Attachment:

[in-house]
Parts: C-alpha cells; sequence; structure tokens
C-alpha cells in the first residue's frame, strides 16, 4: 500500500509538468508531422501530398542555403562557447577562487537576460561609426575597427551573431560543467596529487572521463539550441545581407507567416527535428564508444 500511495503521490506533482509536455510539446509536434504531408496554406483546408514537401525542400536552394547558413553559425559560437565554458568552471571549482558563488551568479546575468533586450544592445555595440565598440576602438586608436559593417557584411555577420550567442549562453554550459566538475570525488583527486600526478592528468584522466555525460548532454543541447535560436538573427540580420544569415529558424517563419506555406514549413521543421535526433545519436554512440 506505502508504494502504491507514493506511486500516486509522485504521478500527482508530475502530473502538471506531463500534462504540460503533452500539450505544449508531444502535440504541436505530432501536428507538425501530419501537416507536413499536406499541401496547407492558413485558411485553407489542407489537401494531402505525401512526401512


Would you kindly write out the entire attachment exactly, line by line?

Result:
[in-house]
Parts: C-alpha cells; sequence; structure tokens
C-alpha cells in the first residue's frame, strides 16, 4: 500500500509538468508531422501530398542555403562557447577562487537576460561609426575597427551573431560543467596529487572521463539550441545581407507567416527535428564508444 500511495503521490506533482509536455510539446509536434504531408496554406483546408514537401525542400536552394547558413553559425559560437565554458568552471571549482558563488551568479546575468533586450544592445555595440565598440576602438586608436559593417557584411555577420550567442549562453554550459566538475570525488583527486600526478592528468584522466555525460548532454543541447535560436538573427540580420544569415529558424517563419506555406514549413521543421535526433545519436554512440 506505502508504494502504491507514493506511486500516486509522485504521478500527482508530475502530473502538471506531463500534462504540460503533452500539450505544449508531444502535440504541436505530432501536428507538425501530419501537416507536413499536406499541401496547407492558413485558411485553407489542407489537401494531402505525401512526401512